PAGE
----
In the Seattle area, the going rate for a nanny for a nannyshare varies between $15-$20/hour, shared between two families.

Good luck!



answers from Chicago on

Check your local church, check with the familys on your street. We have our son in daycare and has been there since he was 5 months old and we have had a wonderful experience. Our son loves his "school" and friends, one little boy is the same age as my son and they have the typical love hate relationship that brothers do and it is awesome! I too was scared about leaving him in daycare, but it boils down to your gut feelings.( he is now 21 months old) I was fortunate that my maternity leave was 21 weeks ( 8 weeks c-sect, and 13 weeks non paid parental leave). I finished my degree while I was off and I had to find somone to watch him while I went to class. Well My brothers MIL watched him, and she over fed him the first day. She fed him 12 oz in less than 3 hrs at 2 months old. At the time he took in 3-4 oz every 3 hrs. I was horrified but when I put him in daycare, I was scared at first, but when they did the little things that we wanted and his first day home from day care he was all smiles and then I knew we made the right decision for us. I have found that he is doing things earlier than he would if I was home with him, simply because I do not know what they are really capable of and that is one of the benefits to daycare. I am not trying to swade you in any way about day care, just sharing my experience. I felt much more comfortable leaving him with them, than I did a "family" member. Whoever you have watching your little one, it comes from the gut on how well you feel that they will care for your precious one.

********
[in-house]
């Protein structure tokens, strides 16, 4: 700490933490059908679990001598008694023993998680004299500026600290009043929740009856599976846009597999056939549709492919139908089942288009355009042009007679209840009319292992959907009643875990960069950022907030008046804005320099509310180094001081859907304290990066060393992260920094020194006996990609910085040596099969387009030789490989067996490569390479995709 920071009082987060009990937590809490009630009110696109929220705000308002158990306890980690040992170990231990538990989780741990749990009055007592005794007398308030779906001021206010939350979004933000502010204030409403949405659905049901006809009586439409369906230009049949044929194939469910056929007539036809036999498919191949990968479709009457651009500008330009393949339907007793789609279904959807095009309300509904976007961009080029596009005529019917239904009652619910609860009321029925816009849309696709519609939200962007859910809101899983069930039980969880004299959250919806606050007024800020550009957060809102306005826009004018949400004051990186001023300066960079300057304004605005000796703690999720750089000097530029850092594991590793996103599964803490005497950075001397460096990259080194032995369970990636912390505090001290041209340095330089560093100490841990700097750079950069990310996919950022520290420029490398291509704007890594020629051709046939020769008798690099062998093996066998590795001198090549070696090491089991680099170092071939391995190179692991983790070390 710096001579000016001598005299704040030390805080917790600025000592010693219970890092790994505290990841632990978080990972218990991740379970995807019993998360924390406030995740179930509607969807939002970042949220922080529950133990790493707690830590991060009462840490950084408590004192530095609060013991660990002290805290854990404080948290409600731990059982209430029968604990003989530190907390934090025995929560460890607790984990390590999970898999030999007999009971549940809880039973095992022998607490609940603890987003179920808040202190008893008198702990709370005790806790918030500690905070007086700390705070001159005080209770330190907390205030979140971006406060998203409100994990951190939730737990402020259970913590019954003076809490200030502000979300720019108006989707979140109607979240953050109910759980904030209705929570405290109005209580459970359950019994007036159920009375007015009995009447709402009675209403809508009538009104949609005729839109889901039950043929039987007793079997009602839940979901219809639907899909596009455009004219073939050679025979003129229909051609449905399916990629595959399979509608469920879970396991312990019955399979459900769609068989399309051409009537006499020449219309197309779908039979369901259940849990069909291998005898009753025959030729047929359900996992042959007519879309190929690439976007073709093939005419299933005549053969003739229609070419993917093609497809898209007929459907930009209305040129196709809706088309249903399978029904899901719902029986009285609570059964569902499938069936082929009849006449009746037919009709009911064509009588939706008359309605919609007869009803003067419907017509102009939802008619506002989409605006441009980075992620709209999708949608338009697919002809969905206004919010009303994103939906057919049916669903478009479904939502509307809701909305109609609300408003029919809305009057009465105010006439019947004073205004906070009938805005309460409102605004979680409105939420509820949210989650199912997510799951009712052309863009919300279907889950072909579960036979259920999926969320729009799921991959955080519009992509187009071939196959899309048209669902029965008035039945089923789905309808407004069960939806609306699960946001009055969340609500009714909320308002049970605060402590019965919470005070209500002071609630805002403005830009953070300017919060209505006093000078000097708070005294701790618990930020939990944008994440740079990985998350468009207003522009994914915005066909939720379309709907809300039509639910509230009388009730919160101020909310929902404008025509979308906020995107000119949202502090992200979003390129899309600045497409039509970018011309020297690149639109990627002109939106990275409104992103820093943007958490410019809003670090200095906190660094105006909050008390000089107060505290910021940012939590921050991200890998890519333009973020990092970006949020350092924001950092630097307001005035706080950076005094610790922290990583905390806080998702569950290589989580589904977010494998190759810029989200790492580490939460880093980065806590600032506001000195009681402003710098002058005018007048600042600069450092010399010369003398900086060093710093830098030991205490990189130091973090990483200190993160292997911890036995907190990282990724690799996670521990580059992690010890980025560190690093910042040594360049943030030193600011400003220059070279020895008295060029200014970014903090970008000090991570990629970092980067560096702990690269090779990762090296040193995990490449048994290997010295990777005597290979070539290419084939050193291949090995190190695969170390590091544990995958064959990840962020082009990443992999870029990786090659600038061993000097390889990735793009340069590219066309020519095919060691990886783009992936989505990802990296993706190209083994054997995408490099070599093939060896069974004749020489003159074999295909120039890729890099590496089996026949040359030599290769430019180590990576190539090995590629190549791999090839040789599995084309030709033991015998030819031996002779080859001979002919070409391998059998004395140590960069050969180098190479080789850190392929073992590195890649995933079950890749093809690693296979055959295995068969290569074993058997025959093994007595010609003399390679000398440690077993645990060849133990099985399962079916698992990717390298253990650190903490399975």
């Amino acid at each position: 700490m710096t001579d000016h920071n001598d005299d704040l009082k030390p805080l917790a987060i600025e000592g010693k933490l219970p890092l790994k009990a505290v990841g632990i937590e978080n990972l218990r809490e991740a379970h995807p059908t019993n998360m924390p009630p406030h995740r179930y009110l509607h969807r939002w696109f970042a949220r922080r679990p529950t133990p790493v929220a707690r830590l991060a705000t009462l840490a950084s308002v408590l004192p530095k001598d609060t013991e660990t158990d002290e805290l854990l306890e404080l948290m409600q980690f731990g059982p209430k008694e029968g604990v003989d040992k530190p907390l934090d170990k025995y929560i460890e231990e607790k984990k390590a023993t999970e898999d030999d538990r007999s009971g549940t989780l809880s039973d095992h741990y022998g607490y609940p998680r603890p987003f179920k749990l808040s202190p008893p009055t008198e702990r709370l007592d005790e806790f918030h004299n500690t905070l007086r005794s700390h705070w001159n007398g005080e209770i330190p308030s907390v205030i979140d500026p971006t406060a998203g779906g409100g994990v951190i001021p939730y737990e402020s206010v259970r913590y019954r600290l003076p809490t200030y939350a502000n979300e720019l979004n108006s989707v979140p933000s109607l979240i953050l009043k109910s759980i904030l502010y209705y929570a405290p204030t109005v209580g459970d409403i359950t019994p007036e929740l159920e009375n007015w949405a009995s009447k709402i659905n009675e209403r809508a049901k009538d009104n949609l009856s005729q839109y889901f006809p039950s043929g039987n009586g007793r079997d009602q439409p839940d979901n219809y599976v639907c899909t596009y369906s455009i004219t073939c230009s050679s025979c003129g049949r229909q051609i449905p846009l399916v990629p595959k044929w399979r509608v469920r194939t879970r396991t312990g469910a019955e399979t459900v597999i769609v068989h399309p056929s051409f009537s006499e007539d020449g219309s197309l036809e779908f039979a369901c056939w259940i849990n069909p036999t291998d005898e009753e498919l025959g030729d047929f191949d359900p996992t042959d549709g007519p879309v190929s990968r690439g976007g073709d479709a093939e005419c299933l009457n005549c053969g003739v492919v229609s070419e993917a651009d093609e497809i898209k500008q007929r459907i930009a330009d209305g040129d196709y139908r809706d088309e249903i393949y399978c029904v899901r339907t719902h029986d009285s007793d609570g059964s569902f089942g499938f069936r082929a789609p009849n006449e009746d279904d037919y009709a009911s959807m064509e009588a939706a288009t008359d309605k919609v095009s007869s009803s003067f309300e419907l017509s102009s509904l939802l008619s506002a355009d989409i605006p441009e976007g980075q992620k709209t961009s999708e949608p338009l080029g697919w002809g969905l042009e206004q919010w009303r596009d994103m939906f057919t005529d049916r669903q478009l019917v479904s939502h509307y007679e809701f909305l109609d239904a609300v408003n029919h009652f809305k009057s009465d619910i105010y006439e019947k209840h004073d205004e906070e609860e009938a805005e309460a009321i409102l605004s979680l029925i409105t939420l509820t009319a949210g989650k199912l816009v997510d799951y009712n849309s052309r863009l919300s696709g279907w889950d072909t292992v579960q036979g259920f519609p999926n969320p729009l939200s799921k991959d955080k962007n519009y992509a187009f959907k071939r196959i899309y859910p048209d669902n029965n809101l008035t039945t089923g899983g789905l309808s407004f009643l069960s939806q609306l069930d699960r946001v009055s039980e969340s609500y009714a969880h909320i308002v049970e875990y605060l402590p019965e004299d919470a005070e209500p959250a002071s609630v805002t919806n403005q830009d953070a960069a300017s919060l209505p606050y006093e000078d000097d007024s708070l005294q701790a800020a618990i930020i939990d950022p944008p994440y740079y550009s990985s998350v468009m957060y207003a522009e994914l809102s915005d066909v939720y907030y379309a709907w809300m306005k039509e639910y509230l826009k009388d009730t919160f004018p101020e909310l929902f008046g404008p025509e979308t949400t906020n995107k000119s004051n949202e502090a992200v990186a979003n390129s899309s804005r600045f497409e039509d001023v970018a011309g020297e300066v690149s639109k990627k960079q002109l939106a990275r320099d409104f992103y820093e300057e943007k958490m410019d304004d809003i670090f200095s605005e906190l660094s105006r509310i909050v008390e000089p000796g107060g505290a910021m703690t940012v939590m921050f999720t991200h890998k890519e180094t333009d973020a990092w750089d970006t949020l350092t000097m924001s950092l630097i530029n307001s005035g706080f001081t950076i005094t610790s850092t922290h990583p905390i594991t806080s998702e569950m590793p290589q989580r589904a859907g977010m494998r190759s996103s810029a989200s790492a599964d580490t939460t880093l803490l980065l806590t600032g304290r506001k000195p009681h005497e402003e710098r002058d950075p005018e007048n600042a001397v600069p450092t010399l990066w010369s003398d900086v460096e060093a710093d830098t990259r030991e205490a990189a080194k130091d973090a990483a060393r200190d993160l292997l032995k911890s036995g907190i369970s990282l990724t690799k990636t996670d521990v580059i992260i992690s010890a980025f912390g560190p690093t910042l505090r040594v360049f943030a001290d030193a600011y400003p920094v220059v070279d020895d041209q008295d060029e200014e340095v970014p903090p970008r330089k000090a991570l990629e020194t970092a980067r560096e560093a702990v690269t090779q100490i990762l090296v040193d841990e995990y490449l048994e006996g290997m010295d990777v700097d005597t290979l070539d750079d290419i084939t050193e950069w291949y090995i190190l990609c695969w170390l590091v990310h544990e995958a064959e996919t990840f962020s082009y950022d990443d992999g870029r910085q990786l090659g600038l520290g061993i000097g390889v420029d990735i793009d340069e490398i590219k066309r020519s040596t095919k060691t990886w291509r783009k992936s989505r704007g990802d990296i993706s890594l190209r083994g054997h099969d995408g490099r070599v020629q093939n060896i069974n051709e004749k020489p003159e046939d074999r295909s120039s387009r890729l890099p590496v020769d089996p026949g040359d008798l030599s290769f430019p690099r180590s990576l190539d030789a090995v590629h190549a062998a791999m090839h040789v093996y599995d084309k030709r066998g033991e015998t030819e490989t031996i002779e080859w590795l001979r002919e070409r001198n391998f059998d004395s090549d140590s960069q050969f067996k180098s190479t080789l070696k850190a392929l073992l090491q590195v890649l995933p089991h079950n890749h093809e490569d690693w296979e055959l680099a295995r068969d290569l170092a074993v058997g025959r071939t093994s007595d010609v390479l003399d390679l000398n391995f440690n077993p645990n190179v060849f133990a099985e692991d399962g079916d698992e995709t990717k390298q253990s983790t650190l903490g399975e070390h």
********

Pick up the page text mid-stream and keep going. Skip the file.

My coworker has a nanny and the price was the same for 3 days at home with both the kids/and a few days in daycare.

Check out your local listings in the paper, also the YMCA. These are all great places to try and get referrals.
Do you homework, and get referals from the person you are interviewing. And yes I think you can investigate this now. Even if you are just pricing the different options. Also a lot of nannies don't have an opening now, but might when you have your little one.

Good luck!


answers from Cincinnati on

I have not used a nanny myself, but I was a nanny for 2 wonderful children for about 3 years. I was at their home 10 hours a day, 5 days a week, and was paid $400 a week. I'm not sure if that's the norm or not.



answers from Los Angeles on

The price of a nanny varies depending on where you live. I'm from LA, where the going rates for nannies tend to be about $12-15/hour. Sometimes slightly higher, especially if your older daughter will be home for some of the time. Rates usually depend on factors like experience, ability to drive, proficiency in English (or whatever language is your primary language), whether housework is expected as well, and flexibility with hours (meaning, can she stay late if needed, etc).

It's really important that you establish written guidelines in advance for things like vacation and sick time, whether she will be paid for holidays and days that you have off of work, etc. Otherwise, you can come up with problems later when your family wants to take a vacation and she wants to be paid for the week even though you won't be home (many families DO pay the nanny for this time). Anyway, just something to work out in advance so there are no hard feelings later.

Good luck!